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[6 min read] Considerations for the safe practice of dermal fillers

Dermal fillers are a potent rejuvenation tool in aesthetic medicine. The materials used are of different origins, but their purpose is the same – soft tissue augmentation. The main goal is adding volume to skin or subcutaneous fat. Practitioners in primary care may use dermal fillers for the following indications:

  • Facial wrinkles and creases
  • Lip volume enhancement
  • Scar improvement
  • Facial deformities
  • Sunken eyes (dark circles)
  • Breast and buttock augmentation
  • Earlobe plumping
  • Jawline definition
  • Hands and neck rejuvenation

For further information on this topic, you may be interested to learn more about the HealthCert Professional Diploma program in Aesthetic Medicine.

Applying dermal fillers in a controlled environment by a trained professional is generally safe. In rare cases, however, severe complications may occur. That’s why following the safety guidelines is essential.

Types of dermal fillers

Choosing the correct filler requires taking into consideration all the vital factors. The most important ones are the fillers’ attributes. These include:

  • Type and source of the substance
  • Mechanism of action
  • Duration of effect
  • Indications
  • Substantiation

The elementary classification of dermal fillers is by longevity, material, and application site.

Longevity-wise, dermal fillers may be:

  • Temporary
  • Semi-permanent, or
  • Permanent

The filler material classifies as:

  • Heterograft,
  • Allograft,
  • Autograft, and
  • Synthetic filler

The site of placement can be:

  • Dermal
  • Subdermal
  • Supraperiosteal

Patients benefit from expert guidance during this process. So, it is up to a doctor to manage their expectations by informing them about all the pros, cons, potential complications, etc. For example, temporary fillers cost less per injection and are less likely to cause serious complications. However, the maintenance of the effects requires regular injections.

More permanent fillers cost more initially, but the effects are long-lasting. Also, the possible complications are potentially more severe.

Various brands of fillers are also available.

General safety guidelines

After a thorough consultation, the patient should sign an informed consent form. The document needs to include the following details about the filler:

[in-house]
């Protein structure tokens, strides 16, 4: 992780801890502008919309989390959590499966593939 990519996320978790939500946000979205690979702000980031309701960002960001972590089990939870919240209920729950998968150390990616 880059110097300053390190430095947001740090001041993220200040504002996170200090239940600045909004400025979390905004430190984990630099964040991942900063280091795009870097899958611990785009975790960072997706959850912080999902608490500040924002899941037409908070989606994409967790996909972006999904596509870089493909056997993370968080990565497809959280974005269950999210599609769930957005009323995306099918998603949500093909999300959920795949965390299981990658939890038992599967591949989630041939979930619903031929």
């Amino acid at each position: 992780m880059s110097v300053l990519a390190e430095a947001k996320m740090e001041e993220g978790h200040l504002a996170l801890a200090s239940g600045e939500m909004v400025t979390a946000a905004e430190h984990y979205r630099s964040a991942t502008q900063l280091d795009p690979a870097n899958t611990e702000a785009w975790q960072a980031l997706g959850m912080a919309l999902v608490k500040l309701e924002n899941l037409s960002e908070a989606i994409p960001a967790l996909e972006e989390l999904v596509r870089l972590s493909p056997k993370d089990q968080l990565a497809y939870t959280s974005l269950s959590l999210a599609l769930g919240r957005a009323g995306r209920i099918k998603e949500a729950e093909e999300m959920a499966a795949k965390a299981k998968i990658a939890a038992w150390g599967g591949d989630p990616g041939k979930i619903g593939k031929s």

• Source,
  • Chemical nature,
  • Indications,
  • Duration of effects,
  • Approval status,
  • Potential side effects, and
  • Cost

Physicians also have to possess knowledge of the injection site anatomy. They need to manage patients’ expectations properly and own the sense of aesthetic appeal.


Taking the patient’s medical history is the first phase of preparation. That involves the history of previous similar procedures, allergies, and currently used medications.

Physical examination and counselling are next, followed by pre-procedure photography.


The first step is cleaning the injection site and the surrounding skin with an antiseptic.

The procedure may cause some discomfort, but it is not painful. The lips area and nasolabial folds may require the use of a local anaesthetic.

In some patients, anaesthesia can also have a psychologically soothing effect.

The last phase of the procedure is injecting the filler using the appropriate technique.

The physician chooses the injection style.

Post-procedure care

The most valuable post-procedure care tips are common for all types of dermal fillers:

  • Avoiding exposure to extreme temperatures
  • Avoid massaging the injection site for at least 24 hours after the procedure
  • Avoiding strenuous physical activity

Pain medications may be necessary to manage the discomfort for a few days.


If complications occur, they are usually minor. Severe complications are more likely with permanent fillers. We can divide them into two groups:

  1. Immediate complications
  2. Late complications

Immediate complications may include:

  • Pain
  • Bruising
  • Erythema
  • Oedema
  • Lumps formation
  • Asymmetry
  • Anaphylaxis
  • Acne flare-ups

Late complications are:

  • Allergic reactions
  • Infections
  • Vascular occlusion
  • Inflammatory nodule
  • Granulomas
  • Tyndall effect

– Dr Rosmy De Barros

Read another article like this one: Managing complications in aesthetic medicine


  • Ballin AC, Brandt FS, Cazzaniga A. Dermal fillers: an update. Am J Clin Dermatol. 2015;16(4):271-283. doi:10.1007/s40257-015-0135-7
  • Scheuer JF 3rd, Sieber DA, Pezeshk RA, Gassman AA, Campbell CF, Rohrich RJ. Facial Danger Zones: Techniques to Maximize Safety during Soft-Tissue Filler Injections. Plast Reconstr Surg. 2017;139(5):1103-1108. doi:10.1097/PRS.0000000000003309
  • Bass LS. Injectable Filler Techniques for Facial Rejuvenation, Volumization, and Augmentation. Facial Plast Surg Clin North Am. 2015;23(4):479-488. doi:10.1016/j.fsc.2015.07.004
  • Witmanowski H, Błochowiak K. Another face of dermal fillers. Postepy Dermatol Alergol. 2020;37(5):651-659. doi:10.5114/ada.2019.82859

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